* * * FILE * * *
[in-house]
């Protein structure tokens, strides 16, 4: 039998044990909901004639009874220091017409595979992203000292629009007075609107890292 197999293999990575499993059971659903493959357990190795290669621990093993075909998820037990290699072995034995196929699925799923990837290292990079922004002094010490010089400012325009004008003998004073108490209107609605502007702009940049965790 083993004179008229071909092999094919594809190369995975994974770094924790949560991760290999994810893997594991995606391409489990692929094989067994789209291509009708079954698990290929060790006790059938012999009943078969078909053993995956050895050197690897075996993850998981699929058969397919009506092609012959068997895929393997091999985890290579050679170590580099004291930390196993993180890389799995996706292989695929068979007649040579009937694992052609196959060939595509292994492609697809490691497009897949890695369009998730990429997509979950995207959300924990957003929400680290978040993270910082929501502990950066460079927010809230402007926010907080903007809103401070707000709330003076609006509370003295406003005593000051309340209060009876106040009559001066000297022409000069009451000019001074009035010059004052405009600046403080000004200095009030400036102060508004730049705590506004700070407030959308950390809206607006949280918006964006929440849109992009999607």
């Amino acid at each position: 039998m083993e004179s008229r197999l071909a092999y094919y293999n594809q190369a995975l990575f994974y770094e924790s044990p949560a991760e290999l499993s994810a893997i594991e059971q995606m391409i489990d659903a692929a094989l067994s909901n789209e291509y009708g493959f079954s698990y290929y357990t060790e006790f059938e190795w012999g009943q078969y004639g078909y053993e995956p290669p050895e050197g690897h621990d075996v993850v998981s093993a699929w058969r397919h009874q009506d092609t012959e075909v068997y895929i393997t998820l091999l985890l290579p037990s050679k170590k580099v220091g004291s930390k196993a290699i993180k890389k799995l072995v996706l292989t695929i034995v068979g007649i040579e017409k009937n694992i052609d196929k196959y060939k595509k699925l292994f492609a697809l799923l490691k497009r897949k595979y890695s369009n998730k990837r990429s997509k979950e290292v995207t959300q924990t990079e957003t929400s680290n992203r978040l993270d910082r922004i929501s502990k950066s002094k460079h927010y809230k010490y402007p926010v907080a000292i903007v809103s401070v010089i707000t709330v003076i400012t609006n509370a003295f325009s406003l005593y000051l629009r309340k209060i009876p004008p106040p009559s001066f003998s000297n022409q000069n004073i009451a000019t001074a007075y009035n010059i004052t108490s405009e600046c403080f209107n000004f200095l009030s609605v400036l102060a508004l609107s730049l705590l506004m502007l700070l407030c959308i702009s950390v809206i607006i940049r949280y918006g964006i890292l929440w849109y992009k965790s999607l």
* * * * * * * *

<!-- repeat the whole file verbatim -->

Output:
[in-house]
């Protein structure tokens, strides 16, 4: 039998044990909901004639009874220091017409595979992203000292629009007075609107890292 197999293999990575499993059971659903493959357990190795290669621990093993075909998820037990290699072995034995196929699925799923990837290292990079922004002094010490010089400012325009004008003998004073108490209107609605502007702009940049965790 083993004179008229071909092999094919594809190369995975994974770094924790949560991760290999994810893997594991995606391409489990692929094989067994789209291509009708079954698990290929060790006790059938012999009943078969078909053993995956050895050197690897075996993850998981699929058969397919009506092609012959068997895929393997091999985890290579050679170590580099004291930390196993993180890389799995996706292989695929068979007649040579009937694992052609196959060939595509292994492609697809490691497009897949890695369009998730990429997509979950995207959300924990957003929400680290978040993270910082929501502990950066460079927010809230402007926010907080903007809103401070707000709330003076609006509370003295406003005593000051309340209060009876106040009559001066000297022409000069009451000019001074009035010059004052405009600046403080000004200095009030400036102060508004730049705590506004700070407030959308950390809206607006949280918006964006929440849109992009999607």
């Amino acid at each position: 039998m083993e004179s008229r197999l071909a092999y094919y293999n594809q190369a995975l990575f994974y770094e924790s044990p949560a991760e290999l499993s994810a893997i594991e059971q995606m391409i489990d659903a692929a094989l067994s909901n789209e291509y009708g493959f079954s698990y290929y357990t060790e006790f059938e190795w012999g009943q078969y004639g078909y053993e995956p290669p050895e050197g690897h621990d075996v993850v998981s093993a699929w058969r397919h009874q009506d092609t012959e075909v068997y895929i393997t998820l091999l985890l290579p037990s050679k170590k580099v220091g004291s930390k196993a290699i993180k890389k799995l072995v996706l292989t695929i034995v068979g007649i040579e017409k009937n694992i052609d196929k196959y060939k595509k699925l292994f492609a697809l799923l490691k497009r897949k595979y890695s369009n998730k990837r990429s997509k979950e290292v995207t959300q924990t990079e957003t929400s680290n992203r978040l993270d910082r922004i929501s502990k950066s002094k460079h927010y809230k010490y402007p926010v907080a000292i903007v809103s401070v010089i707000t709330v003076i400012t609006n509370a003295f325009s406003l005593y000051l629009r309340k209060i009876p004008p106040p009559s001066f003998s000297n022409q000069n004073i009451a000019t001074a007075y009035n010059i004052t108490s405009e600046c403080f209107n000004f200095l009030s609605v400036l102060a508004l609107s730049l705590l506004m502007l700070l407030c959308i702009s950390v809206i607006i940049r949280y918006g964006i890292l929440w849109y992009k965790s999607l």